The following is a review of The Highwaymen — Directed by John Lee Hancock.
Set in 1934, The Highwaymen, from director John Lee Hancock (The Blind Side; Saving Mr. Banks), tells the story of two former Texas Rangers, Frank Hamer (played by Kevin Costner) and Maney Gault (played by Woody Harrelson) who were hired by Texas governor ‘Ma’ Ferguson (played by Kathy Bates) to stop the notorious criminals Bonnie Parker and Clyde Barrow by any means necessary.
One of the reasons why I’ve actually been looking forward to this film for quite a while is the fact that this is a buddy road movie starring Woody Harrelson, who certainly isn’t a stranger to that subgenre. The fact that it also stars Kevin Costner, that it’s a quasi-neo-western, and that it’s about the hunt for legendary outlaws ‘Bonnie and Clyde’ all add up to what certainly sounds like a good time at the movies — or on Netflix, as is the case with The Highwaymen. Unfortunately, John Lee Hancock’s latest film is a bit of a dud.
Operating with an entirely unnecessarily long 132-minute runtime, director John Lee Hancock has told a story that is intended to give a ‘true’ account of how two old-timers caught up with the aforementioned legendary pair of outlaws. There is a perfectly entertaining way to make a film like this one interesting and exciting, it is a task that David Mackenzie achieved outstandingly just a few years ago with his neo-western Hell or High Water, which perfectly balanced the focus on outlaws and Texas Rangers, one of whom was in his last days on the job.
However, though the runtime may lead you to expect otherwise, Hancock does not have that same ambition. Though his film does show the old-timers discuss the outlaws’ appeal, Hancock seems entirely disinterested in showing the outlaws’ perspective — Bonnie and Clyde are not seen fully, in-focus until the very end (though we do see them commit crimes and murder people).
The purpose of this seems quite clear, Hancock and writer John Fusco have made a conscious decision not to glorify those who killed several police officers and civilians, even though films before it have had no problem focusing on or merely showing the criminals. In trying to correct the narrative around the chase for Bonnie and Clyde, Hancock, however, has not made a particularly entertaining film.
The Highwaymen‘s runtime is bloated as the film never justifies its unnecessary length. It is an unbalanced film about lawmen of a time long gone that fills its runtime with lots of pretty shots of the open highway, empty fields, dusty roads, and the America of the Great Depression. Director of photography John Schwartzman and production designer Michael Corenblith do fine jobs of introducing us to this time in American history, but the film still fails.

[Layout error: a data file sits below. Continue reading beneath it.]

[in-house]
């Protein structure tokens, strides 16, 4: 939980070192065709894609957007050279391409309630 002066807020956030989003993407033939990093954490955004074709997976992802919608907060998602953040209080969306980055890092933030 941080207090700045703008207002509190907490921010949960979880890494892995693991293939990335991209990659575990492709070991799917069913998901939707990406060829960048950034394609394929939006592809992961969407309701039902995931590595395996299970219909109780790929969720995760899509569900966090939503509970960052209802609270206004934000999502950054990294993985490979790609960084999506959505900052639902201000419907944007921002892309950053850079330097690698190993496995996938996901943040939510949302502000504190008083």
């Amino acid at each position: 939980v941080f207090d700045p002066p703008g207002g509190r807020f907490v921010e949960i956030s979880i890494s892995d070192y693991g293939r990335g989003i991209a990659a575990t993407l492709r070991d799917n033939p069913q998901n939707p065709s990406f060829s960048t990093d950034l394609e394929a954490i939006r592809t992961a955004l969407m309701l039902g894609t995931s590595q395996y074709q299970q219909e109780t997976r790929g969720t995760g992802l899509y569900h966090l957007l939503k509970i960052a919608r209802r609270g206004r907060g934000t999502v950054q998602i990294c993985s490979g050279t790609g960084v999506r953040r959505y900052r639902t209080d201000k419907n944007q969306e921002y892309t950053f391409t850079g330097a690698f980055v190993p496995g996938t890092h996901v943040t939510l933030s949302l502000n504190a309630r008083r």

Although it is a film about lawmen chasing outlaws there is absolutely no sense of urgency to find. The Highwaymen is a listless buddy road movie with an ax to grind with celebrity culture and the media. Other than in the stand-off at the very end of the film, it never conjures up much excitement when it should. A car chase scene that eventually takes both vehicles of the road culminates in an unexciting shoot-off that is, frankly, tough to make heads or tails of. The music ramps up, but the old-timers just end up making circles in some field in the middle of nowhere thus bringing blinding brown dust up into the air. Netflix audiences with short attention spans will be bored to tears. Others — those who are more intrigued by the film — might chuckle at the scene in which Kevin Costner empties a gun shop to prepare for the chase.
The film, which also features a, sometimes, overbearing score from Thomas Newman, does boast an appropriately stoic Kevin Costner and a mostly engaging Woody Harrelson playing characters that are unfit for the time they find themselves in. In this conservative film, Kathy Bates, not unlike Kim Dickens, is given a much too small role, even though Bates certainly has some good lines in her — I wanted so much more of them both.
John Lee Hancock’s The Highwaymen is a listless and slightly resentful revisionist take on an American outlaw legend that tries but fails to glorify the aging and grumpy lawmen that have become little more than a footnote to the legend of Bonnie and Clyde. To paraphrase Kathy Bates’ character, if this film were a fish, I’d throw it back in the water.
5 out of 10
– Jeffrey Rex Bertelsen.